13 Responses

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  1. Sam said, on July 17, 2009 at 9:30 am


    Any data on what india’s (planned) moon mission “facts” are ?

  2. Girish Agashe said, on July 17, 2009 at 1:06 pm

    BBC has some interesting photos:

  3. […] Readers, please note: If you are interested in getting a quick preview of some of these fascinating numbers and factoids, take a look at my post from July 16 (40th anniversary of the launch): 10 Fascinating Factoids About The Apollo Program’s Saturn V Rocket […]

  4. Ted said, on July 21, 2009 at 12:51 am

    Thanks for that great summary. Over the years I’ve had the opportunity to meet the first four moon-walkers. Brave guys. While her husband was on his way to the moon to orbit, not land, Jim Lovell’s wife recounted that she was encouraged by the program director after he told her that he believed they had a 50% of returning home safely. She said her husband had told her 30%.

  5. Dhananjay Joag said, on July 21, 2009 at 8:57 am

    Excellent information !
    I was fortunate to witness this moment on radio – voice of America – that time and I am able to relive the experience !
    certainly I get thrilled when I remember this memorable event of my life.


    Dhananjay Joag

  6. Robert Vulic said, on August 28, 2009 at 12:14 pm

    Love hearing anything about the Apllo Program and 2nd about
    the space program.
    I often wondered how far the space program would have gone had Apllo continued with the 3 other Saturn 5s being launched.In one way I wished the Russians would have also put men on the Moon whether 1st or 2nd to the U.S. only to have the Space Race continue.We would of had Bases on the Moon and many manned landings on Mars.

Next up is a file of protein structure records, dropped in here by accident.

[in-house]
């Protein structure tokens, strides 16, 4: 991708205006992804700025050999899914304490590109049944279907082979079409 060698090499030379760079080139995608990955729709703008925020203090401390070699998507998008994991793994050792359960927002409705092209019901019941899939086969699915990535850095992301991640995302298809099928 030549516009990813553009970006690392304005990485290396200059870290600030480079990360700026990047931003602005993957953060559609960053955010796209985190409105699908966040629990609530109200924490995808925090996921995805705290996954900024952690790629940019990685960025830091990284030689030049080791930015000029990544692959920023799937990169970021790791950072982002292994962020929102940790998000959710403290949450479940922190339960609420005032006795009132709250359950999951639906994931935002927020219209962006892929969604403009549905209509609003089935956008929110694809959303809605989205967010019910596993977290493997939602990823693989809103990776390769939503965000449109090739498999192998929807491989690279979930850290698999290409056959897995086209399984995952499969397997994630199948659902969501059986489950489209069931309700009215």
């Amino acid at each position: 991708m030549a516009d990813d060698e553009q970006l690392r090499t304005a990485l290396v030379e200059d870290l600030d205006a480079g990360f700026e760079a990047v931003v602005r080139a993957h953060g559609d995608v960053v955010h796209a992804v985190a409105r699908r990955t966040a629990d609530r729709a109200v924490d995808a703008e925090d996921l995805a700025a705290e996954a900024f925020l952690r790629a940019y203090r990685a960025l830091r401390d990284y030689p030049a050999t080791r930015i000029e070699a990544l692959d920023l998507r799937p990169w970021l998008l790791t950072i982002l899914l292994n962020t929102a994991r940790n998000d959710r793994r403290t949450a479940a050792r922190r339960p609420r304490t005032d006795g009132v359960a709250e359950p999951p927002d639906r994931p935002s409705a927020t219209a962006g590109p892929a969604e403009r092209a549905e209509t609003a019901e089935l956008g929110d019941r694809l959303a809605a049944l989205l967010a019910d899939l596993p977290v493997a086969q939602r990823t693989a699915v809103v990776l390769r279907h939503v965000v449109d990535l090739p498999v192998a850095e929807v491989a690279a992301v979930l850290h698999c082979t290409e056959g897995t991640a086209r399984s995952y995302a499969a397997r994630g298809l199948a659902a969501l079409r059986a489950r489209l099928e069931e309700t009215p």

Like you I am a great admirer of the Saturn 5.But also the concept of Saturn 8 with 8 J 1 engines for first stage that was so powerful it could go to the Moon direct flight.

  7. Amit Paranjape said, on August 28, 2009 at 12:31 pm


    Thanks for your comments.
    Haven’t read too much about the Saturn 8 / J1 engines. Quite interesting.


  8. cuyler said, on October 23, 2009 at 8:18 am

    Hey… you don’t mention anything about the whole thing being faked! 8^)

    I have not been to the Johnson Space Center, but it was awesome to stand beneath one of the unused Saturn V rockets at Cape Canaveral.

  9. brian said, on March 21, 2010 at 3:51 am

    How did they get all of that fuel (liquid Oxygen, Liq Hydrogen, etc into the Cape…by rail, or truck, or barge??

    I’m looking for some factual history about this, and particularly some reasoning that I believe it was not brough in by liquid oxygen rail cars??

  10. Phil said, on June 4, 2010 at 5:56 pm

    Great write-up. Except the info on the F1 engine is incorrect. All 5 F1 engines had 7/6 miillion lbs of thrust. One F1 had 1.5 million lbs.

  11. Vivek Tuljapurkar said, on July 21, 2012 at 3:07 pm

    Great article Amit.

    Imagine sitting on top of this rocket, getting blasted off into space. It takes nerves made out of something far stronger than steel. Neil Armstrong and Buzz Aldrin are two of my great heroes.

    I highly recommend the movie “The Right Stuff” to those who have not seen it.

    @Cuyler, as an aerospace engineer who has worked on similar things in his career, I can assure you that the technical capability required to build such things did exist way back in the 1960’s. There is no reason to fake it. Most such questions were raised by the tabloids to increase their sales.

  12. ashishjoglekar said, on July 22, 2012 at 12:26 pm

    Reblogged this on ashishjoglekar.

  13. Amit Paranjape said, on July 22, 2012 at 2:10 pm

    Vivek, Thanks for the comment.